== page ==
“Oh my gosh, you’re that lady!”
“I read about you in the newspaper.”
“Hey, you’re a local celebrity.”
“Can I have your autograph for my granddaughters?”
After 5 interviews in a row, some front page coverage and a TV news spotlight, I had become a local phenomena, a celebrity. Suddenly, people knew who I am and what I’m doing. In the past, I have been a public spectacle a number of times and occasionally a local celebrity, but I have never been asked for my autograph or treated with such regard.
I’m not sure what to think of this.
On the one hand, I want people to know about Walking Home and join in the fun. On the other hand, I don’t want publicity to radically change the project. I am worried that a lot of publicity or big national press could take away some of the sweetness I’ve experienced so far. I am afraid that people might help me because they saw me on TV and think I’m famous.
One of the most impressive and wonderful things about this project is all the random kindness from strangers. People help me because I am a stranger in their town, because a friend called them and asked if they could host me, or because I am a lone woman out on a hot day. People help me because they are kind and like to help people.
I suppose this won’t change just because of a little publicity. I suppose I shouldn’t worry over something that hasn’t even happened yet.
But worry I do. This was a week of worries. Having a bigger audience has made me self-conscious. Up to now, I’ve felt like I was flying under the radar, floating along, only worrying about where to sleep each night.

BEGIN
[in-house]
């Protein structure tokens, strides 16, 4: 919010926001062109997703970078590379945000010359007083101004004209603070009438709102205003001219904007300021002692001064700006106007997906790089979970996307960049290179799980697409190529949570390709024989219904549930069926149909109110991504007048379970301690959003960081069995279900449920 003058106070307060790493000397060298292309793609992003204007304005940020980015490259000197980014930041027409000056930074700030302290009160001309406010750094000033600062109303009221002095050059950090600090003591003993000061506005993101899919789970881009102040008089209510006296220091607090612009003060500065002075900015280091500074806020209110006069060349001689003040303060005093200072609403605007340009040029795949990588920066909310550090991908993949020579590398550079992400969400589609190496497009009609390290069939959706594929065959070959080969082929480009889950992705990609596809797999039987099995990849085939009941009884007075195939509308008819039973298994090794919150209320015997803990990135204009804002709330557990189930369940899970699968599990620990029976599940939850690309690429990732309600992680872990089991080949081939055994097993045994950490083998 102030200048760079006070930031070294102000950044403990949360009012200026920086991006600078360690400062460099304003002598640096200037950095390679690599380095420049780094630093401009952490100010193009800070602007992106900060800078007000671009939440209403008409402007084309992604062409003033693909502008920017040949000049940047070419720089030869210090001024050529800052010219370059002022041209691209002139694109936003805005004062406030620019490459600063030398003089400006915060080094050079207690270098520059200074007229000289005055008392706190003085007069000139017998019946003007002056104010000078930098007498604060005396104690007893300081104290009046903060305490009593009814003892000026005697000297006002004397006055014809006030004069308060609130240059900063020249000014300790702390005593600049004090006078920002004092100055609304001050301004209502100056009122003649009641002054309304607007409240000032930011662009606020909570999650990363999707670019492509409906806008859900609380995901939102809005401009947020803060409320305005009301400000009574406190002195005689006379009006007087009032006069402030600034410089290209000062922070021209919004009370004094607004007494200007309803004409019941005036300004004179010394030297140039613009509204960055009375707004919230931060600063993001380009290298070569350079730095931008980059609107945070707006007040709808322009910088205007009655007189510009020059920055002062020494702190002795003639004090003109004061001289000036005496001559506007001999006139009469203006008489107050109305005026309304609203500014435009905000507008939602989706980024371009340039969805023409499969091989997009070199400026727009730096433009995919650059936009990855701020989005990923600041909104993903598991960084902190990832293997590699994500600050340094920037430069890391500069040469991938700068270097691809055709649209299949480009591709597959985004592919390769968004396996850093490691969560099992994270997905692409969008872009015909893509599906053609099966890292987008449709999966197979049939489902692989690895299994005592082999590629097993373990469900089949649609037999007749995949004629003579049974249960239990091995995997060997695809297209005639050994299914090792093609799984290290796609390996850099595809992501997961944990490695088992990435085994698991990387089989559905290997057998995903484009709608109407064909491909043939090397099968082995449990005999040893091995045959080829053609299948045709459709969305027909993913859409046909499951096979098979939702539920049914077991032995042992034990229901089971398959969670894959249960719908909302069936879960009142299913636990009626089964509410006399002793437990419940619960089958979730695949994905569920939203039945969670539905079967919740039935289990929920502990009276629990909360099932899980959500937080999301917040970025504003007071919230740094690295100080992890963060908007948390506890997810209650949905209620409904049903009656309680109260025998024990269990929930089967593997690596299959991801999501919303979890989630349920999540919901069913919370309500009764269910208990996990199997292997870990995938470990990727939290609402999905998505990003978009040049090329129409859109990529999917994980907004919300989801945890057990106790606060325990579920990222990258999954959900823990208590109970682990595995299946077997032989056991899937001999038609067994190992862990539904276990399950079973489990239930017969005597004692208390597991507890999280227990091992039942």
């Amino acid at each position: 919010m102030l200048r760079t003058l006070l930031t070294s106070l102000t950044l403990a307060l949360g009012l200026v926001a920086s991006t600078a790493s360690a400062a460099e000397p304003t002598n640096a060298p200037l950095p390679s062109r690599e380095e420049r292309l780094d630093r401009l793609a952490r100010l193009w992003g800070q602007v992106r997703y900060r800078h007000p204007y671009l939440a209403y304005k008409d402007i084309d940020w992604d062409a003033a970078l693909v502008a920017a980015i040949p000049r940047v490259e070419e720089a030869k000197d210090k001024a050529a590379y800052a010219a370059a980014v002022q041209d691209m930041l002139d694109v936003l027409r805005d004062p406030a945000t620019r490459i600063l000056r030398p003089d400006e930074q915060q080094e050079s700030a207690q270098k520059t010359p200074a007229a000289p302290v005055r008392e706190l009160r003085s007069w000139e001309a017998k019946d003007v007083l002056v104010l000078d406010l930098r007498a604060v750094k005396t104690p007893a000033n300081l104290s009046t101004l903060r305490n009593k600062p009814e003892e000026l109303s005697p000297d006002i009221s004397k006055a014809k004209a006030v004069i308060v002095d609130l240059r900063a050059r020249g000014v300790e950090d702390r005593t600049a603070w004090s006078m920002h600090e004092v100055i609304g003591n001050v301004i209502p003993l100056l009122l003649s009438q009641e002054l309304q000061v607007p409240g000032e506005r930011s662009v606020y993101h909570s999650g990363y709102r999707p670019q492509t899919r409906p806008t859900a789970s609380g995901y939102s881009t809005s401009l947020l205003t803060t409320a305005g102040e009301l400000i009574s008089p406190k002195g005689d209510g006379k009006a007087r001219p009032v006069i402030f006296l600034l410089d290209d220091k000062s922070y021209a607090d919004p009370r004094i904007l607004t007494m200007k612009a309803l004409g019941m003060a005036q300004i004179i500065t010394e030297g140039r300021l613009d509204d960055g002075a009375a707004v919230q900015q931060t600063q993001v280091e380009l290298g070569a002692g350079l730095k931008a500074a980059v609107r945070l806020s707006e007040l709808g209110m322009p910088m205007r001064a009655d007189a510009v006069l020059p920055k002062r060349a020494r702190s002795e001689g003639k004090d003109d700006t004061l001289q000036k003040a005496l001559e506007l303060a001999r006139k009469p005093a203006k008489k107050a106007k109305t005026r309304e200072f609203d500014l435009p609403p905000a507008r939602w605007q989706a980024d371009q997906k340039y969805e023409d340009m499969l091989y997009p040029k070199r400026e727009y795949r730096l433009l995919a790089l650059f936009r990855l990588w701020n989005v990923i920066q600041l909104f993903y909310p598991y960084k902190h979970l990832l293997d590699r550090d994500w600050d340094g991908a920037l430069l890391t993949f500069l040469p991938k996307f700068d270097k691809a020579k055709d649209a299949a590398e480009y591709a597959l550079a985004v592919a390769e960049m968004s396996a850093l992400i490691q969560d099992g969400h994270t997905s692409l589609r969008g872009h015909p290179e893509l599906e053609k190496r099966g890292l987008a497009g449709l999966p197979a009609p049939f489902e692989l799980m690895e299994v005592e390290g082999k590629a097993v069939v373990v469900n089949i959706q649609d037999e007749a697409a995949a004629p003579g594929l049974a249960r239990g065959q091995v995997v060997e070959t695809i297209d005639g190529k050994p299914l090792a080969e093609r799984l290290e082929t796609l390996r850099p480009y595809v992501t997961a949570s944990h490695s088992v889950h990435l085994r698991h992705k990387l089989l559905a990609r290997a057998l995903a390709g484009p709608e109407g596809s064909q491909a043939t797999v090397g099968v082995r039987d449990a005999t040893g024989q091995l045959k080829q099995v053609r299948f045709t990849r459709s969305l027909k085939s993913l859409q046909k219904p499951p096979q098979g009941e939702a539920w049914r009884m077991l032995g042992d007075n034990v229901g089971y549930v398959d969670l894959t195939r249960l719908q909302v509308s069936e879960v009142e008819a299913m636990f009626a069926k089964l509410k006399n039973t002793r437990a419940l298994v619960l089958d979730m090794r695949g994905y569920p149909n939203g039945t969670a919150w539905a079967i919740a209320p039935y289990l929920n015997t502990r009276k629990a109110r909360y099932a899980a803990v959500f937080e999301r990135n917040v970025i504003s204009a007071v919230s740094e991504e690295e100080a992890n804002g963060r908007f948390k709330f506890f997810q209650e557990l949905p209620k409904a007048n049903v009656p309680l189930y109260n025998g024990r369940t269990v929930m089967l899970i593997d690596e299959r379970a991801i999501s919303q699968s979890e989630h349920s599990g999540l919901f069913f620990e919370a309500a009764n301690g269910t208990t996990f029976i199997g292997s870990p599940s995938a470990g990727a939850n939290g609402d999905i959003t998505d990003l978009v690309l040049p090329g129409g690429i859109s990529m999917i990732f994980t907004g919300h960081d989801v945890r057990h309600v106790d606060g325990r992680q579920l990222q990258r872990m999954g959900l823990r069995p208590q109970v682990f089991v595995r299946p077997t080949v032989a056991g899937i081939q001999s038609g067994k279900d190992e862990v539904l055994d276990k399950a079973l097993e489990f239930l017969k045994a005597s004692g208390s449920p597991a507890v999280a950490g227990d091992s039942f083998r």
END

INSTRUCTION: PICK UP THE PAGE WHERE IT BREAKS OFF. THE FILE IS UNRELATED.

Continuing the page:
Suddenly a lot more people were watching. As my hosts opened up and told me about their lives, passions, and beliefs, I realized that we weren’t in private, that I’d invited an audience into their living room. Their neighbors might be watching and could find something they said to be objectionable. In the morning, I’d be moving on to the next town, but my hosts wouldn’t. I’m glad that people feel comfortable telling me about their political beliefs and personal lives. Now and then, I remind them that we are on camera. I hope that my being there doesn’t create problems for them, or, at least, that it opens more doors than it shuts.
After all, this project is about hearing people’s stories, about seeing what america is like in the 21st century. So far, I’m impressed. There is more diversity of ideas, beliefs and peoples than I expected to find in the middle of the country. Instead of worrying about other people’s prejudices, it seems like it is my own I need to worry about…